The call has gone out for the minor parties to unite. It’s a great idea, until it comes to putting it into practice. Let’s put hope and wishful thinking aside for a moment and deal with realities.
The minor parties that contested the election in 2020 are: The Opportunities Party (TOP), New Conservative, Advance NZ, Aotearoa Legalise Cannabis Party, ONE Party, Vision New Zealand, NZ Outdoors Party, TEA Party, Sustainable New Zealand Party, Social Credit, and HeartlandNZ. Collectively these 10 parties gained 5.2% of the vote. That vote was wasted – that percentage was allocated to the parties that did win seats (so Labour was the main beneficiary).
Polling would suggest support for the minor parties is likely to be higher in 2023. We now also have the Freedom & Rights Coalition, the New Nation Party and DemocracyNZ. (NZ First can be ignored because there is zero chance of them joining with minor parties.)
The chances of a minor party getting into Parliament on their own account in 2023 is virtually zero. They face huge obstacles - including the fact that anyone who votes for them knows their vote is likely to be wasted.
Uniting is their very best hope. The issue is how best to do that.
The Alliance Party was successful. It was formed in the early 90s out of New Labour, Greens, Democrats, and Mana Motuhake. They gained 10% of the vote in 1996. However, they did have the huge advantage of having a presence in Parliament care of the two electorate seats they won in 1993 and high-profile personalities in Jim Anderton and Sandra Lee. The minor parties today do not have that advantage and are unlikely to come anywhere near winning an electorate.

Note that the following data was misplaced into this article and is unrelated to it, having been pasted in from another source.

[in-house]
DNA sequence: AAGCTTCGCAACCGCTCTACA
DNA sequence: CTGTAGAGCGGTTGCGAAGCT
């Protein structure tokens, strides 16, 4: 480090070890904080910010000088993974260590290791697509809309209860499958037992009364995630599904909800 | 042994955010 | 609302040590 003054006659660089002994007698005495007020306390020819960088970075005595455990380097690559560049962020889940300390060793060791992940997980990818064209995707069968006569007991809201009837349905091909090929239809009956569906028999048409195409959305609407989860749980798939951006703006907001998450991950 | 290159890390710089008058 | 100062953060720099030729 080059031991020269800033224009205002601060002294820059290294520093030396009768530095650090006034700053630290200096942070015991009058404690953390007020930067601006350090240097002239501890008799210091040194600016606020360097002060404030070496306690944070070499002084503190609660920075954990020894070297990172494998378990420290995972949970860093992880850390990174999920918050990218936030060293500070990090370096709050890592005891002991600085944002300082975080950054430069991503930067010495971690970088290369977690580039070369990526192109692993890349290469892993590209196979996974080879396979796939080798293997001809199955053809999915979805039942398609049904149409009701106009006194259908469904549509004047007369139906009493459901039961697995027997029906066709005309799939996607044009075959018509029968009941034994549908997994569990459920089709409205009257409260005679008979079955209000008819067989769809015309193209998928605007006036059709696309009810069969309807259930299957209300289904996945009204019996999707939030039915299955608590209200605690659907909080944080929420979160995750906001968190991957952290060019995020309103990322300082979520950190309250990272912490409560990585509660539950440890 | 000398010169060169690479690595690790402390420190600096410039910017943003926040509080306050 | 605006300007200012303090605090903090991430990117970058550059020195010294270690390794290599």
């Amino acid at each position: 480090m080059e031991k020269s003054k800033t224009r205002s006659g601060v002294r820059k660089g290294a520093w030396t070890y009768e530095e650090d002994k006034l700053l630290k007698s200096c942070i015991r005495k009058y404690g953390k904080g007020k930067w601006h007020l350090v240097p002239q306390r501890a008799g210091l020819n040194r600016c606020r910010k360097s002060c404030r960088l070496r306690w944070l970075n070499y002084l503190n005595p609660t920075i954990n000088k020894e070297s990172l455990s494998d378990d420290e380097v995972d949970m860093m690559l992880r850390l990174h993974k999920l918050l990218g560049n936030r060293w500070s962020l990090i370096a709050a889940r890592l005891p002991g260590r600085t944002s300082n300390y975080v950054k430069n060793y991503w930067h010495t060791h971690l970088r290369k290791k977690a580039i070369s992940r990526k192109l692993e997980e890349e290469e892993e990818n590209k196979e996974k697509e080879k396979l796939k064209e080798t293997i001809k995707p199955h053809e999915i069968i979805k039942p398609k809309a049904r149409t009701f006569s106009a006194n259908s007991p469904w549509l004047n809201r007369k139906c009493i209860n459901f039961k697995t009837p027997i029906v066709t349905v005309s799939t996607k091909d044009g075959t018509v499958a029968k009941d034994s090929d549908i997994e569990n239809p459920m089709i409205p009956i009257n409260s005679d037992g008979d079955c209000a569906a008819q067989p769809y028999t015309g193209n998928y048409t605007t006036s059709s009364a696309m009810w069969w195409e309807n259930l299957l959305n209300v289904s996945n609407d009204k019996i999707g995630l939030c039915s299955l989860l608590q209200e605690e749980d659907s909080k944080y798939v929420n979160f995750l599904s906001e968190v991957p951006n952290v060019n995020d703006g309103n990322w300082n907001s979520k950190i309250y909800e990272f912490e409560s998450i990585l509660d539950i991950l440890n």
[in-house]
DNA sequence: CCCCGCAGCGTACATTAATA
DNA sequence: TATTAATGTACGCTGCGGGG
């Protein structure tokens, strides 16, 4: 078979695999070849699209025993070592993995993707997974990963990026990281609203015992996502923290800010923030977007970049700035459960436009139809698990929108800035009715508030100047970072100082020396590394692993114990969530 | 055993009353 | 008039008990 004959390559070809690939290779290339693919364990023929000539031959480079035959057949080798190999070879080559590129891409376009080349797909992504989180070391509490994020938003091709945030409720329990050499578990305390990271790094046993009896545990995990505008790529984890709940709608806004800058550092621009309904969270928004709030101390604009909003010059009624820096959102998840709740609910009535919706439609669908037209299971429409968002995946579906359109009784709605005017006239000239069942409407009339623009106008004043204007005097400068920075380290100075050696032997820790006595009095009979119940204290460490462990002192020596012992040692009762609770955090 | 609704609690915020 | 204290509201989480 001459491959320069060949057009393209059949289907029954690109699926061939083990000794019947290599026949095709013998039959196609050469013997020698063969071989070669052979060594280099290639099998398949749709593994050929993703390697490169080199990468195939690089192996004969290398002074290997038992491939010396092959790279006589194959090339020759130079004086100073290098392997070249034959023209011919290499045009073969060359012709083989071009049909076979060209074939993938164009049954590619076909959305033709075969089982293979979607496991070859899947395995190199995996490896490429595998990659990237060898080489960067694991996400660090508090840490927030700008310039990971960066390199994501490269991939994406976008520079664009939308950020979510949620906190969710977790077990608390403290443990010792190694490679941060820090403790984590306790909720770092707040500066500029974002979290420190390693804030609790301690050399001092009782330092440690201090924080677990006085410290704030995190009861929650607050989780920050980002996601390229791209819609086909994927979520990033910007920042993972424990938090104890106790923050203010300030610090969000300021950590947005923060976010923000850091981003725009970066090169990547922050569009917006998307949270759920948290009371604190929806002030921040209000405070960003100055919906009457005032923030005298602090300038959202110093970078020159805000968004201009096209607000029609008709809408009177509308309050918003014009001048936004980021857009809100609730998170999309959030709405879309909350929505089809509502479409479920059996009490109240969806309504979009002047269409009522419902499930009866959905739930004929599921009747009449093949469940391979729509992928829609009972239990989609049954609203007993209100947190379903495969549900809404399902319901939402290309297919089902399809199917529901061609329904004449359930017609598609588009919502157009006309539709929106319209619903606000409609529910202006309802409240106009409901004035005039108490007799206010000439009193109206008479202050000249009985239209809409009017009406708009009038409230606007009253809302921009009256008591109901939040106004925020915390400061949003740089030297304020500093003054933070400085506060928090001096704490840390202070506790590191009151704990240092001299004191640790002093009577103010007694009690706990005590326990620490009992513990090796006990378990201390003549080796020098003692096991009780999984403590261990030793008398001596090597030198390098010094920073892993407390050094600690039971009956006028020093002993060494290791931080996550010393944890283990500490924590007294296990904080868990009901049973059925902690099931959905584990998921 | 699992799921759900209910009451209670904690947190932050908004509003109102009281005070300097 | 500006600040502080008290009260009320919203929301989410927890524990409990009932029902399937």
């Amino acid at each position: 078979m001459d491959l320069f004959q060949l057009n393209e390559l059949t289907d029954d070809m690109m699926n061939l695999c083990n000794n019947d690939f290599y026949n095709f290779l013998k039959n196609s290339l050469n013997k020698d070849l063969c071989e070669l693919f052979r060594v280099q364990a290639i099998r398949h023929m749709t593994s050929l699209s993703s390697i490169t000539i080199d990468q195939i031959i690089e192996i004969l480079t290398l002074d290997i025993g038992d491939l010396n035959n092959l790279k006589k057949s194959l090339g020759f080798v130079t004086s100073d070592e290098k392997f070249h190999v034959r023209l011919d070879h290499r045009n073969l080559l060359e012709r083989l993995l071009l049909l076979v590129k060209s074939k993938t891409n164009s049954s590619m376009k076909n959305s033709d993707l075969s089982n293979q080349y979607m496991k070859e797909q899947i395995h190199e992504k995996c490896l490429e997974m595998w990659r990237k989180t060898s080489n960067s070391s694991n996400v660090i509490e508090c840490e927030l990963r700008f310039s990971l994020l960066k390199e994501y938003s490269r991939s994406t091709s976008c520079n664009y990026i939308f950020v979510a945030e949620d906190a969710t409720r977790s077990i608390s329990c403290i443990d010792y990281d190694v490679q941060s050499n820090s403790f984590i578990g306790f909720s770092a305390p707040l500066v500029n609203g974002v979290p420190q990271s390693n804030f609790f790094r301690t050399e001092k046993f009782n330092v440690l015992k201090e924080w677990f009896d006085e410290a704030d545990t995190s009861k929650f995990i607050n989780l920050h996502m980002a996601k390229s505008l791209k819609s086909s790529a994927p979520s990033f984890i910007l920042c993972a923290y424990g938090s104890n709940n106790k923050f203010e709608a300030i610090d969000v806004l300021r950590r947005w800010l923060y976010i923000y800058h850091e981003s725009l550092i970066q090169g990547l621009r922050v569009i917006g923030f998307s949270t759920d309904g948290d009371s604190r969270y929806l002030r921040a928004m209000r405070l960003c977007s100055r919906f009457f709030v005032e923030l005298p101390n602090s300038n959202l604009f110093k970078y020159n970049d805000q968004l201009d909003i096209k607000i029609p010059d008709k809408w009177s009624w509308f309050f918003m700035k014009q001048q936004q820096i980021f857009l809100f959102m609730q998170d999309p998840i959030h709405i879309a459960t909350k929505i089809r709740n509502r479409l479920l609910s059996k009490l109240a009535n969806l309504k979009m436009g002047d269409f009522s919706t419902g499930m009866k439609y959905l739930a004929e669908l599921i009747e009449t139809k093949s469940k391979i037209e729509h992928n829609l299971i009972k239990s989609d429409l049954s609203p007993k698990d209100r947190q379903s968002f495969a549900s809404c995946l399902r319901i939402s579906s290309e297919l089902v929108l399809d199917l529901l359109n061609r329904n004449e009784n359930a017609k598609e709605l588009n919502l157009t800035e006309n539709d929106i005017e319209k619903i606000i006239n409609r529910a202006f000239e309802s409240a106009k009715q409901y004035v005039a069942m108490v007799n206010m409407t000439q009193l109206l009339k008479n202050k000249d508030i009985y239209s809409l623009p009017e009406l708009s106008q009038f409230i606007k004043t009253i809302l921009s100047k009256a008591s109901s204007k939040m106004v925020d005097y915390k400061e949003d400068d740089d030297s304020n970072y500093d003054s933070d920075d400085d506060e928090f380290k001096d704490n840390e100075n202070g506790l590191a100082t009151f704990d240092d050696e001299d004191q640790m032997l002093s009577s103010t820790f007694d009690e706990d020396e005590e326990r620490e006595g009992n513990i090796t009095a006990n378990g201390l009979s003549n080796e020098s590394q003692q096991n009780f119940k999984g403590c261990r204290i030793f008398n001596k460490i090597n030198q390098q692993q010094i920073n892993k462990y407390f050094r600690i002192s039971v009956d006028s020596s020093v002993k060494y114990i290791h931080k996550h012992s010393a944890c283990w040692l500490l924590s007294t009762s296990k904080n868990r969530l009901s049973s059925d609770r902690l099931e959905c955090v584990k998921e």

The essential problem is how to convince the minor parties that they should unite. Not only will egos and self-interest get in the way, but some will harbour the delusional expectation that by some miracle they alone can achieve the 5% threshold. There is also the not-so-minor issue of policy differences.
A solution is to sidestep all of those issues. The minor parties could campaign as separate identities but under an “umbrella” called the Umbrella Party to hoover up the votes into a single receptacle.
For example, a party would not stand candidates in its own right, but stand candidates via the Umbrella Party (e.g. “Support New Nation Party – Vote Umbrella Party”, “Support TOP – Vote Umbrella Party”).
The Umbrella “Party” would not have any policies. It would have a very simple constitution with two primary clauses:
- The list rankings will be allocated to member groups according to a prescribed formula based on independent polling carried out immediately prior to the list being announced, and
- The “Party” would dissolve immediately after the election, thereby rendering the MPs “independent” and free to represent their supporters as they wish.
Would there be an accusation that this is gaming the system? Yes - that’s how the established parties would present it.
Would that harm the chances of the strategy succeeding? No – it would actually help it.
History would suggest expecting any form of association between the minor parties is likely to lead to disappointment, but in these gloomy political times, a little bit of optimism may not be a bad thing.
Frank Newman, a writer and investment analyst, is a former local body councillor.